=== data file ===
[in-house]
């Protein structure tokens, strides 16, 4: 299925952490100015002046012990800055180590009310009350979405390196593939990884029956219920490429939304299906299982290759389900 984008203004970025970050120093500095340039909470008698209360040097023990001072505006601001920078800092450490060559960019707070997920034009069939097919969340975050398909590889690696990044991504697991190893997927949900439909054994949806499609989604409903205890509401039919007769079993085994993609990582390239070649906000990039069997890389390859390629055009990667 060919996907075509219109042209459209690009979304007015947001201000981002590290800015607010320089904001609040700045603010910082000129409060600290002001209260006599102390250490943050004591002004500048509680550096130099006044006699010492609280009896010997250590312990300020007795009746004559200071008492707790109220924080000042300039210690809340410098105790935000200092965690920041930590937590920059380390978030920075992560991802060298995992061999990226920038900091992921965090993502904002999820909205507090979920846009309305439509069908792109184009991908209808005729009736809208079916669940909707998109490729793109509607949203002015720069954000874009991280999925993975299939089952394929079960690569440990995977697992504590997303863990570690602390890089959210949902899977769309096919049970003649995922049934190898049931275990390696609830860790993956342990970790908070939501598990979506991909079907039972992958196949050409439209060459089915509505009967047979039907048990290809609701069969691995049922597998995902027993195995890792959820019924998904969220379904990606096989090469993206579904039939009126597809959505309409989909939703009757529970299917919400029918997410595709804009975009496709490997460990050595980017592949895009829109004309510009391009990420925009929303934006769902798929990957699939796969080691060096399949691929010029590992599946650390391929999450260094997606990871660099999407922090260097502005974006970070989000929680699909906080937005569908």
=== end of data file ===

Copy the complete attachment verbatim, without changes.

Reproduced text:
[in-house]
């Protein structure tokens, strides 16, 4: 299925952490100015002046012990800055180590009310009350979405390196593939990884029956219920490429939304299906299982290759389900 984008203004970025970050120093500095340039909470008698209360040097023990001072505006601001920078800092450490060559960019707070997920034009069939097919969340975050398909590889690696990044991504697991190893997927949900439909054994949806499609989604409903205890509401039919007769079993085994993609990582390239070649906000990039069997890389390859390629055009990667 060919996907075509219109042209459209690009979304007015947001201000981002590290800015607010320089904001609040700045603010910082000129409060600290002001209260006599102390250490943050004591002004500048509680550096130099006044006699010492609280009896010997250590312990300020007795009746004559200071008492707790109220924080000042300039210690809340410098105790935000200092965690920041930590937590920059380390978030920075992560991802060298995992061999990226920038900091992921965090993502904002999820909205507090979920846009309305439509069908792109184009991908209808005729009736809208079916669940909707998109490729793109509607949203002015720069954000874009991280999925993975299939089952394929079960690569440990995977697992504590997303863990570690602390890089959210949902899977769309096919049970003649995922049934190898049931275990390696609830860790993956342990970790908070939501598990979506991909079907039972992958196949050409439209060459089915509505009967047979039907048990290809609701069969691995049922597998995902027993195995890792959820019924998904969220379904990606096989090469993206579904039939009126597809959505309409989909939703009757529970299917919400029918997410595709804009975009496709490997460990050595980017592949895009829109004309510009391009990420925009929303934006769902798929990957699939796969080691060096399949691929010029590992599946650390391929999450260094997606990871660099999407922090260097502005974006970070989000929680699909906080937005569908």